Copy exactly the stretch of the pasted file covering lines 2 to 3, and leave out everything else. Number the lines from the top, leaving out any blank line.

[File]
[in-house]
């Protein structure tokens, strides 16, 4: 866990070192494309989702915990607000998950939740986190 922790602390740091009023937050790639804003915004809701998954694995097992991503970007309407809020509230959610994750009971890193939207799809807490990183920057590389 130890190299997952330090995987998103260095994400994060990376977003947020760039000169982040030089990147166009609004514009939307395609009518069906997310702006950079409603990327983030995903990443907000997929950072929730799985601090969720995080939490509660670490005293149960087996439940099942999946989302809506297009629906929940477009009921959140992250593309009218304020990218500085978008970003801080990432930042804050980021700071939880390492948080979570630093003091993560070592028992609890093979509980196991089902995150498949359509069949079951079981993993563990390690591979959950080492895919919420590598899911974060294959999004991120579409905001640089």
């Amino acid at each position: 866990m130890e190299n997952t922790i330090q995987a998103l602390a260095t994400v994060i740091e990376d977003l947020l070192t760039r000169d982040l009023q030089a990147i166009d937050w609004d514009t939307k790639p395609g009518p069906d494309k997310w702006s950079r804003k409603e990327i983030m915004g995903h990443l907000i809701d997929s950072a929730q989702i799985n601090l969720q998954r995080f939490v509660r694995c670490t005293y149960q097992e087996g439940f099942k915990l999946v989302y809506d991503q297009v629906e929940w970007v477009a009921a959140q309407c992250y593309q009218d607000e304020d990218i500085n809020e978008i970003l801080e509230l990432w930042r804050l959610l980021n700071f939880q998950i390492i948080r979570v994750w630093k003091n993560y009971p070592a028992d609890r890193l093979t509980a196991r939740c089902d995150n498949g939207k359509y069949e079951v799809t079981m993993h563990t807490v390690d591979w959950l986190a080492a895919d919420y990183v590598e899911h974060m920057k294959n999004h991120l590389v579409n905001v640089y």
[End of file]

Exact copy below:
């Protein structure tokens, strides 16, 4: 866990070192494309989702915990607000998950939740986190 922790602390740091009023937050790639804003915004809701998954694995097992991503970007309407809020509230959610994750009971890193939207799809807490990183920057590389 130890190299997952330090995987998103260095994400994060990376977003947020760039000169982040030089990147166009609004514009939307395609009518069906997310702006950079409603990327983030995903990443907000997929950072929730799985601090969720995080939490509660670490005293149960087996439940099942999946989302809506297009629906929940477009009921959140992250593309009218304020990218500085978008970003801080990432930042804050980021700071939880390492948080979570630093003091993560070592028992609890093979509980196991089902995150498949359509069949079951079981993993563990390690591979959950080492895919919420590598899911974060294959999004991120579409905001640089």
């Amino acid at each position: 866990m130890e190299n997952t922790i330090q995987a998103l602390a260095t994400v994060i740091e990376d977003l947020l070192t760039r000169d982040l009023q030089a990147i166009d937050w609004d514009t939307k790639p395609g009518p069906d494309k997310w702006s950079r804003k409603e990327i983030m915004g995903h990443l907000i809701d997929s950072a929730q989702i799985n601090l969720q998954r995080f939490v509660r694995c670490t005293y149960q097992e087996g439940f099942k915990l999946v989302y809506d991503q297009v629906e929940w970007v477009a009921a959140q309407c992250y593309q009218d607000e304020d990218i500085n809020e978008i970003l801080e509230l990432w930042r804050l959610l980021n700071f939880q998950i390492i948080r979570v994750w630093k003091n993560y009971p070592a028992d609890r890193l093979t509980a196991r939740c089902d995150n498949g939207k359509y069949e079951v799809t079981m993993h563990t807490v390690d591979w959950l986190a080492a895919d919420y990183v590598e899911h974060m920057k294959n999004h991120l590389v579409n905001v640089y």